Saturday, November 4, 2006

Dorsetville = Mitford - Sappiness + Catholicism

by Katherine Valentine

Most people know of the books about Father Tim set in the tiny mountain town of Mitford by Jan Karon. Featuring a lovably eccentric crew of regular characters, they explore faith as Father Tim goes about ministering to his little Episcopalian flock through the trials and joys of daily life. However, they are something of a guilty pleasure for me as the level of sappiness is enough to put a diabetic into sugar shock and there is a definite air of unreality since every other person in town seems to have a lot of money tucked away ... so handy in case of emergencies. This doesn't keep me from reading these books as I have grown quite fond of Father Tim and environs. It simply propels me to seek out possible alternatives. (The first book in the Mitford series is At Home In Mitford.)

The Anchoress pointed me toward this book by Katherine Valentine as a Catholic alternative to the Mitford books. I was delighted and partway through the second chapter when Steven Riddle sounded a warning about the soundness of the Catholicism contained therein ... which he later retracted for reasons you can read here. His warning to remain vigilant was largely unnecessary for me. Expanding on Fr. B's wise advice in RCIA ("don't get your theology from movies or television") I quickly learned that one must be discerning about reading a new author no matter how "Catholic" the comments trumpeted on the book jacket. As a new Catholic I eagerly went to the bookstore and became more and more shocked as I looked over the books by Garry Wills, Sr. Joan Chittister, et al, and discovered that there was a loudly dissenting arm of the Church that I had struggled so much to enter in full faithfulness.

At any rate, I plucked this book from the "return to library" stack where I had deposited it upon reading Steven's first warning (I simply don't have time to spend reading junk) and began reading again. I am certainly glad that I did.

Set in the small town of Dorsetville, where residents have fallen on hard times since the wool mill closed, we see Father James struggling with a very modern problem. The bishop plans to close the church right after Easter because it can't support itself any more and has a huge burden of debt. This will leave the many elderly and needy parishioners without any nearby support. Meanwhile, we are introduced to locals with a variety of problems ranging from a teenager suspended from school because of computer hijinks to a young family fighting cancer.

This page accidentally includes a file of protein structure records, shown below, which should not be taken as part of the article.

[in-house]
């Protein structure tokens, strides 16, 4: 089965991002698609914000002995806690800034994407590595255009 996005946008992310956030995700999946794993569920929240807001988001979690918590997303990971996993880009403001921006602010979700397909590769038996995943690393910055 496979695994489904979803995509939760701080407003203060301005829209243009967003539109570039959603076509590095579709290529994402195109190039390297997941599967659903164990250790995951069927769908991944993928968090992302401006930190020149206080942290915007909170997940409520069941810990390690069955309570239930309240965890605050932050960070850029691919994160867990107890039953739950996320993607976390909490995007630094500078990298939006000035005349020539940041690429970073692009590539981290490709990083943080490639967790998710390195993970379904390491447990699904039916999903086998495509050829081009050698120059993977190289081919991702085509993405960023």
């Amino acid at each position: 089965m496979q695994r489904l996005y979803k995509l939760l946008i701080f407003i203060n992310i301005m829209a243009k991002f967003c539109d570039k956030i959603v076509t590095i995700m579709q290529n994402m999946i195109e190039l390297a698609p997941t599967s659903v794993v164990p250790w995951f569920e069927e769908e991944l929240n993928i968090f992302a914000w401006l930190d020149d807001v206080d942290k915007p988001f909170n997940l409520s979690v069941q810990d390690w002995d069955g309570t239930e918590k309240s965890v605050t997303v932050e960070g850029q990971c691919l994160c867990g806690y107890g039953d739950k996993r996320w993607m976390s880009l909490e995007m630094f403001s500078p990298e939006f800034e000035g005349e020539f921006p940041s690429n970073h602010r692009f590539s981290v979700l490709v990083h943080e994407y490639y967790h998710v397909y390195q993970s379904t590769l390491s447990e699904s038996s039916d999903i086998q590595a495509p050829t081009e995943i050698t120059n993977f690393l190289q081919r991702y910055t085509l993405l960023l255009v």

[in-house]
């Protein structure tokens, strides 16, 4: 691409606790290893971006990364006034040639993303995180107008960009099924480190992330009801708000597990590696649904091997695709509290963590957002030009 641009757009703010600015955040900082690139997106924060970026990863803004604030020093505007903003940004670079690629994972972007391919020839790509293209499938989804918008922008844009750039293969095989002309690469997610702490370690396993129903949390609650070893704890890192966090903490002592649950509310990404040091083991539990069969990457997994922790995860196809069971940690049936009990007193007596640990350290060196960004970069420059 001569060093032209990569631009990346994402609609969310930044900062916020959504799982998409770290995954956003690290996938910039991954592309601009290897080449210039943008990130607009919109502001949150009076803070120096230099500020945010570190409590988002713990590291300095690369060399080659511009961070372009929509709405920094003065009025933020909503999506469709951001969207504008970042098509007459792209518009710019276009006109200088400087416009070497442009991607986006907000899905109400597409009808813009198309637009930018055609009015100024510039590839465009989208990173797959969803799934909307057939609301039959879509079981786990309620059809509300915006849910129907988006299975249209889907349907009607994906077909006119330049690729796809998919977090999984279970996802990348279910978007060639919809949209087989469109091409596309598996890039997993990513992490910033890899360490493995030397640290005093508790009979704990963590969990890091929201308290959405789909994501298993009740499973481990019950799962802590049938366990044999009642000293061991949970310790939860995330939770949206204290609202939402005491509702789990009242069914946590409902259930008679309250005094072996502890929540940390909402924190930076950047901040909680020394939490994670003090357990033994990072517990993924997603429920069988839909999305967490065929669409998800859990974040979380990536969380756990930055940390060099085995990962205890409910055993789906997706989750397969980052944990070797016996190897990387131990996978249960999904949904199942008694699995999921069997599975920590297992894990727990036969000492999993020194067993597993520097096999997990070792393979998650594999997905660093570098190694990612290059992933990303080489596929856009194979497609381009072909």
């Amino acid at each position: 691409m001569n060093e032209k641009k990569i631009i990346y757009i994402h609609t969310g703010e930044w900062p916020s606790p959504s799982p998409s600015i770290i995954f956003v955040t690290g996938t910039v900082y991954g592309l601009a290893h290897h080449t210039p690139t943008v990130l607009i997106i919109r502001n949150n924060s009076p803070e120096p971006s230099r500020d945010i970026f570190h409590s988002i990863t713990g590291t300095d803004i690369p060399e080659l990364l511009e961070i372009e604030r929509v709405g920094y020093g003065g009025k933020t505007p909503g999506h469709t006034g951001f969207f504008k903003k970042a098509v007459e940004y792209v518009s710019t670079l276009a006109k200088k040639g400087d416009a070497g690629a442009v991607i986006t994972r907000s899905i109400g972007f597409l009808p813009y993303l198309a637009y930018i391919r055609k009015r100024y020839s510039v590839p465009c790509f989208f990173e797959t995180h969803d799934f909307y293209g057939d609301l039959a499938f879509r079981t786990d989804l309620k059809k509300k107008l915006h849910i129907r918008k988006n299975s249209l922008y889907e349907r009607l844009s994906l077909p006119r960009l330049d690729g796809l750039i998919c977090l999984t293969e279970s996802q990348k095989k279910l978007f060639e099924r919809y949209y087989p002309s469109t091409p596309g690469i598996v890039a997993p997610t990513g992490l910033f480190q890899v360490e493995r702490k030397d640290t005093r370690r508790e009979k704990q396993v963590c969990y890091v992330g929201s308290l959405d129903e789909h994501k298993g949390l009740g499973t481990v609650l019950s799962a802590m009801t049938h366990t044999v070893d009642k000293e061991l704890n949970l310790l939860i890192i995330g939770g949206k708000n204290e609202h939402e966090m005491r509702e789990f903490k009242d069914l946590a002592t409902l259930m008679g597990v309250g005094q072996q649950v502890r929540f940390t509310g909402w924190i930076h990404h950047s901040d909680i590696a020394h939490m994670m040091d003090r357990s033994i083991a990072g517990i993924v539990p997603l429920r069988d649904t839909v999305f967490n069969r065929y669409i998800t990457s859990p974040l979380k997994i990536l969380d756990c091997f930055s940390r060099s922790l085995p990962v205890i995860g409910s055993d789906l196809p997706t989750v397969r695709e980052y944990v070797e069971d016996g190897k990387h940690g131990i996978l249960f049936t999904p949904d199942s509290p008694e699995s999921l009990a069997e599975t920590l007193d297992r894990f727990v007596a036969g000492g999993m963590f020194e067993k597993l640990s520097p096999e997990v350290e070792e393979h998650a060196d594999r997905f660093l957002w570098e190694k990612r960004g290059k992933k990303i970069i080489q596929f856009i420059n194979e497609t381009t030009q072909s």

Valentine's writing is less sentimental than Karon's and the characters, though with the requisite eccentric folks included, include many who are simply real people struggling with the same often overwhelming problems that many of us face. I particularly enjoyed the way that one woman found God's message of hope while praying in the church. It echoed the real life stories that I have heard time and again from trusted friends. Another point I appreciated is Valentine's inclusion of real angels at one point, as well as the reactions of the person who saw them. She is not afraid to use all the methods that God speaks to people in her work and it is handled quite well.

Valentine also painted a realistic scenario with the seemingly insurmountable plight of Father James in trying to figure out how to save the church or provide realistic alternatives for his flock. His realization that he has strayed from trust in God to trying to do everything himself is one that is echoed in various ways by other characters throughout the book. When reading Valentine's afterward and her reasons for writing the book it becomes even more understandable that that specific message is true to life.

However, I did look in vain for any mention of the one thing that sets a Catholic church and, indeed, the Catholic faith apart from others. There were a few mentions of the Mass but none that I could see of the Eucharist. When Father James reinstates morning Mass it is done to return the old folks' much needed routine and give them a sense of purpose in their lives. There is no mention of that touch of grace provided by receiving the Eucharist at the Mass. Similarly, when he goes to visit a cancer patient, Father James does not take him the Eucharist. He simply goes to visit and winds up cleaning the kitchen. And so it goes throughout the book. I realize this is straining at a gnat for some. However, all true Catholicism comes from that one central point which is the body and blood, soul and divinity of Jesus present in the Eucharist. Any Catholics as devout as those portrayed would not ignore that fact even if it were to be portrayed in a fleeting thought. In this way, Valentine does lean more toward portraying the trappings of Catholicism (rosary, statues, etc.) in a sort of Episcopalianism as Steven Riddle mentioned.

The above mentioned problem is not at all reason to avoid the book. On the contrary, I thoroughly enjoyed it and stayed up much too late for several nights in a row, racing to see the conclusion. Valentine handles her plotlines and characters very well indeed. Before I finished I had requested the sequel from the library. Highly recommended.

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